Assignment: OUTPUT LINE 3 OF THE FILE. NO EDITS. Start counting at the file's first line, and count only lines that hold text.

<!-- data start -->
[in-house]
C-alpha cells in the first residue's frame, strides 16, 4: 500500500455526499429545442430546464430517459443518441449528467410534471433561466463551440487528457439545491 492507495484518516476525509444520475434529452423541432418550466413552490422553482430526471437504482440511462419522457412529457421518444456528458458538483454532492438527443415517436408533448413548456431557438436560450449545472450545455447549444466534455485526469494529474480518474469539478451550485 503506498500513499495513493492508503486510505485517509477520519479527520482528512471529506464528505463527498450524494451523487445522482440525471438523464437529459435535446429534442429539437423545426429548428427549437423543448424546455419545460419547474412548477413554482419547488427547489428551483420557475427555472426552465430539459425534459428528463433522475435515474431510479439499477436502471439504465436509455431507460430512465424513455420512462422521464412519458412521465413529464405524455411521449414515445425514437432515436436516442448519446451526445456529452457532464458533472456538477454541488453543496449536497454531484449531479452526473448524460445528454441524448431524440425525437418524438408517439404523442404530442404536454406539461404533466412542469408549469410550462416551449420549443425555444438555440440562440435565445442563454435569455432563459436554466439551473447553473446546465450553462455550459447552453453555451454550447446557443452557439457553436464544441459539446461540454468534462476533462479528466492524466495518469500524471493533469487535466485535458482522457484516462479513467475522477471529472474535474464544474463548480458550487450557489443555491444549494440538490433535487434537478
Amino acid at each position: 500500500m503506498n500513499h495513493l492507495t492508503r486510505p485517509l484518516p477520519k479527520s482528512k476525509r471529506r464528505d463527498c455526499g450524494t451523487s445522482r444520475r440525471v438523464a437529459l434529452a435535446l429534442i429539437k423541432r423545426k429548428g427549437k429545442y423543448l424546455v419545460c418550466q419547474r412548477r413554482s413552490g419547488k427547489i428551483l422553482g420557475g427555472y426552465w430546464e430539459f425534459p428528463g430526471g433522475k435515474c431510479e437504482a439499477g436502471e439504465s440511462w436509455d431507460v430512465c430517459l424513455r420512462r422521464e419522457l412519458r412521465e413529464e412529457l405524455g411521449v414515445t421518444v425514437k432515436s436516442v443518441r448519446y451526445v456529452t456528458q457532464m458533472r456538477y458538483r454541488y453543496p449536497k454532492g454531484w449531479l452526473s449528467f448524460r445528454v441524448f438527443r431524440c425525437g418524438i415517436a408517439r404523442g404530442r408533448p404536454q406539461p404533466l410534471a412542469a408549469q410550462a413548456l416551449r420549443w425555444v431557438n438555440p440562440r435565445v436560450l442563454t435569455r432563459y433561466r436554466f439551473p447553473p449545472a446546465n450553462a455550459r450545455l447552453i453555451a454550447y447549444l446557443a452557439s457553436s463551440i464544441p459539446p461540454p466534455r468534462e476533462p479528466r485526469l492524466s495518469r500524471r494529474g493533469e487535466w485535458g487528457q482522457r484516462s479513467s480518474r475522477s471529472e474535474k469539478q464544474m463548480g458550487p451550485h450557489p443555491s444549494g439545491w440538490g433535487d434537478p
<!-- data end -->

Amino acid at each position: 500500500m503506498n500513499h495513493l492507495t492508503r486510505p485517509l484518516p477520519k479527520s482528512k476525509r471529506r464528505d463527498c455526499g450524494t451523487s445522482r444520475r440525471v438523464a437529459l434529452a435535446l429534442i429539437k423541432r423545426k429548428g427549437k429545442y423543448l424546455v419545460c418550466q419547474r412548477r413554482s413552490g419547488k427547489i428551483l422553482g420557475g427555472y426552465w430546464e430539459f425534459p428528463g430526471g433522475k435515474c431510479e437504482a439499477g436502471e439504465s440511462w436509455d431507460v430512465c430517459l424513455r420512462r422521464e419522457l412519458r412521465e413529464e412529457l405524455g411521449v414515445t421518444v425514437k432515436s436516442v443518441r448519446y451526445v456529452t456528458q457532464m458533472r456538477y458538483r454541488y453543496p449536497k454532492g454531484w449531479l452526473s449528467f448524460r445528454v441524448f438527443r431524440c425525437g418524438i415517436a408517439r404523442g404530442r408533448p404536454q406539461p404533466l410534471a412542469a408549469q410550462a413548456l416551449r420549443w425555444v431557438n438555440p440562440r435565445v436560450l442563454t435569455r432563459y433561466r436554466f439551473p447553473p449545472a446546465n450553462a455550459r450545455l447552453i453555451a454550447y447549444l446557443a452557439s457553436s463551440i464544441p459539446p461540454p466534455r468534462e476533462p479528466r485526469l492524466s495518469r500524471r494529474g493533469e487535466w485535458g487528457q482522457r484516462s479513467s480518474r475522477s471529472e474535474k469539478q464544474m463548480g458550487p451550485h450557489p443555491s444549494g439545491w440538490g433535487d434537478p